It was just a 2nd weekly increase in 7-weeks for U.S mortgage rates in the week ending 20th May. Reversing a 2 basis points fall from the week prior, 30-year fixed rates rose by 6 basis points to 3.00%.

Compared to this time last year, 30-year fixed rates were down by 24 basis points.

30-year fixed rates were still down by 194 basis points since November 2018’s last peak of 4.94%.

Notably, mortgage rates returned to the 3% mark for the first time in five weeks.

Economic Data from the Week

It was a quiet first half of the week on the U.S economic calendar.

Key stats included NY Empire State Manufacturing figures for May and housing sector data for April.

In May, the NY Empire State Manufacturing Index fell from 26.3 to 24.3.

Housing sector numbers were also skewed to the negative.

Building permits rose by a modest 0.3% in April, following a 1.7% increase in March. Housing starts slid by 9.5%, following a 19.8% surge in March.

While the stats were on the lighter side, the FOMC meeting minutes on Wednesday supported a pickup in U.S Treasury yields.

Talk amongst members of a review of monetary policy, in light of the economic rebound, drove yields northwards.

Freddie Mac Rates

The weekly average rates for new mortgages as of 20th May were quoted by Freddie Mac to be:

  • 30-year fixed rates rose by 6 basis point to 3.00% in the week. This time last year, rates had stood at 3.24%. The average fee fell from 0.7 to 0.6 points.

  • 15-year fixed increased by 3 basis points to 2.29% in the week. Rates were down by 41 basis points from 2.70% a year ago. The average fee rose from 0.6 points to 0.7 points.

  • 5-year fixed rates remained unchanged at 2.59%. Rates were down by 58 points from 3.17% a year ago. The average fee remained unchanged at 0.3 points.

According to Freddie Mac,

  • Following a run up over the first few months of the year, rates have paused and hovered at around the 3% mark since March.

  • While the low-rate environment is positive for buyers, a shortage of homes for sale remains an issue.

  • The lack of housing supply has been compounded by labor disruptions and expensive building materials that are pushing new home prices northwards.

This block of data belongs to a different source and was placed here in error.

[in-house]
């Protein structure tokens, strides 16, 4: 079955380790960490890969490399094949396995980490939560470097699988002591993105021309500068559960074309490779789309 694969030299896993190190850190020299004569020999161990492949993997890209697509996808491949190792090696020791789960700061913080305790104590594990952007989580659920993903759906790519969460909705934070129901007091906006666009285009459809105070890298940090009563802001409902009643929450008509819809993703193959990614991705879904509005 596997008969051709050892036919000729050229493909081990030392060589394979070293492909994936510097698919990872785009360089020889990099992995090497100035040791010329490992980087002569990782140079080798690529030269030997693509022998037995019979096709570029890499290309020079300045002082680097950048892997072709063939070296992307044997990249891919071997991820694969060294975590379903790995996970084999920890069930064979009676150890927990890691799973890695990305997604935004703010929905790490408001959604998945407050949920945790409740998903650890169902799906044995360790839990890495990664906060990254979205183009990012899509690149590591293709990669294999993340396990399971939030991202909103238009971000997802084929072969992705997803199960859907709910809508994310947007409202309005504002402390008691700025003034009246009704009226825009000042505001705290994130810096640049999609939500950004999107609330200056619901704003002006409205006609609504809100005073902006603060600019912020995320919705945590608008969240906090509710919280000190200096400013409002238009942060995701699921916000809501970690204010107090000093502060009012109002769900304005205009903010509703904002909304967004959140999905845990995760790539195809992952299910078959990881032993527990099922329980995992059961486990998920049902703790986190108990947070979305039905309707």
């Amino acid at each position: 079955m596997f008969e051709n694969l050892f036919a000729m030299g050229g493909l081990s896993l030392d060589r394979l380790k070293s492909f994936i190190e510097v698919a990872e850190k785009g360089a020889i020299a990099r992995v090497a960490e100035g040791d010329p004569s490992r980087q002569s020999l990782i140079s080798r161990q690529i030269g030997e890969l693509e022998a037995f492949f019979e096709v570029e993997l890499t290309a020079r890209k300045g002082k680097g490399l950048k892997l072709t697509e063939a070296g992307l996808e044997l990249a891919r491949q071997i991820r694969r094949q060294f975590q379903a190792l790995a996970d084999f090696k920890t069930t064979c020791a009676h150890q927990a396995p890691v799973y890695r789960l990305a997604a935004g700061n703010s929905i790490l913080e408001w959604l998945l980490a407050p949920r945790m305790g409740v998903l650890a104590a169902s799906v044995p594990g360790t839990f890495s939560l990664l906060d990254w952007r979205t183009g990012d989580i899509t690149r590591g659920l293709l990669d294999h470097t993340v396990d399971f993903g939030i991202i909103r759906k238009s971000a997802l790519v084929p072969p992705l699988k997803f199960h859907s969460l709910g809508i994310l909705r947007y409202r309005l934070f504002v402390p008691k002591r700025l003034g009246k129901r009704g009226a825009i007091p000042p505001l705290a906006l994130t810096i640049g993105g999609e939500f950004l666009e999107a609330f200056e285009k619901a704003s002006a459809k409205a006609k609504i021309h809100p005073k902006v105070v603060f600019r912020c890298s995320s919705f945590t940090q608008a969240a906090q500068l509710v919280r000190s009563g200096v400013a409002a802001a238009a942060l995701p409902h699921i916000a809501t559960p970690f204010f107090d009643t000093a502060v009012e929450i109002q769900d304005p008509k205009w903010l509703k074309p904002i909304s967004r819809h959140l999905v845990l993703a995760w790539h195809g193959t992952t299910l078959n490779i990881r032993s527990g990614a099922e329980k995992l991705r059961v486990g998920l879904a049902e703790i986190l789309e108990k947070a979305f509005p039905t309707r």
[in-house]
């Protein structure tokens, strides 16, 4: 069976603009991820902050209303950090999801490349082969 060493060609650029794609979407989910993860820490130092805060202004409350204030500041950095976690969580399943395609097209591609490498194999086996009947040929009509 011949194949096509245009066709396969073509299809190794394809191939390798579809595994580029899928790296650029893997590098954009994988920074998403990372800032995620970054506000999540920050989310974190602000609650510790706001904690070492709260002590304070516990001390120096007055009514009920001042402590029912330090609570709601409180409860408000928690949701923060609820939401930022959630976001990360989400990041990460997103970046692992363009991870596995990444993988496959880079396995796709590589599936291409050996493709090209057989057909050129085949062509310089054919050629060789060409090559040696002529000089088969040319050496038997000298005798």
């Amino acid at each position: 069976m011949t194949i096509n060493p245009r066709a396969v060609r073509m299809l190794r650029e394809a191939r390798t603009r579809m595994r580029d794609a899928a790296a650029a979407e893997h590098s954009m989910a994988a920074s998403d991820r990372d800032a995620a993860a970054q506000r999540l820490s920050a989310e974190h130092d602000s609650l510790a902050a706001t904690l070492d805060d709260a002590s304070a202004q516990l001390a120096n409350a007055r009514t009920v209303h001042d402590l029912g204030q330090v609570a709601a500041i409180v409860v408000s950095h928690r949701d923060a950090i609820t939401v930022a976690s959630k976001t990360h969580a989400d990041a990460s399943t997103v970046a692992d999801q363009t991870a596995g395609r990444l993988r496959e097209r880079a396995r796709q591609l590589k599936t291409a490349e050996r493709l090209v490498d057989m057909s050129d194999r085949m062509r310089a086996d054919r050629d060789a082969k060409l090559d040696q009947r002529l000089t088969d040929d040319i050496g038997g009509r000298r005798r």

Mortgage Bankers’ Association RatesStory continues

For the week ending 14th May, the rates were:

  • Average interest rates for 30-year fixed to conforming loan balances increased from 3.11% to 3.15%. Points increased from 0.32 to 0.36 (incl. origination fee) for 80% LTV loans.

  • Average 30-year fixed mortgage rates backed by FHA increased from 3.07% to 3.13%. Points fell from 0.34 to 0.30 (incl. origination fee) for 80% LTV loans.

  • Average 30-year rates for jumbo loan balances increased from 3.27% to 3.31%. Points decreased from 0.34 to 0.27 (incl. origination fee) for 80% LTV loans.

Weekly figures released by the Mortgage Bankers Association showed that the Market Composite Index, which is a measure of mortgage loan application volume, increased by 1.2% in the week ending 14th May. In the week prior, the index had risen by 2.1%.

The Refinance Index rose by 4% and was 2% lower than the same week a year ago. The Index had risen by 3% in the week prior.

In the week ending 14th May, the refinance share of mortgage activity increased from 61.3% to 63.3%. The share had risen from 61.0 to 61.3% in the previous week.

According to the MBA,

  • All loan types hit their highest level in two weeks, though were still lower than levels reported in late March and early April.

  • Ongoing volatility in refinance applications is likely if rates continue to oscillate around current levels.

  • There continues to be strong demand for buying a home, but persistent supply shortages are constraining purchase activity.

  • Building shortages and higher costs are making it more difficult to increase supply.

  • As a result, home prices and average purchase loan balances continue to rise.

  • The average purchase application reached $411,400 – the highest since February.

For the week ahead

It’s another quiet first half of the week on the U.S economic calendar. Consumer confidence figures for May are due out on Tuesday. A pickup in consumer confidence would support a further increase in yields following the latest FOMC meeting minutes.

On the monetary policy front, FOMC member chatter could also influence yields in the week ahead. With talk of a review of the FED’s current stance on monetary policy, the markets will be looking to get a sense of where the balance lies between the hawks and the doves.

This article was originally posted on FX Empire

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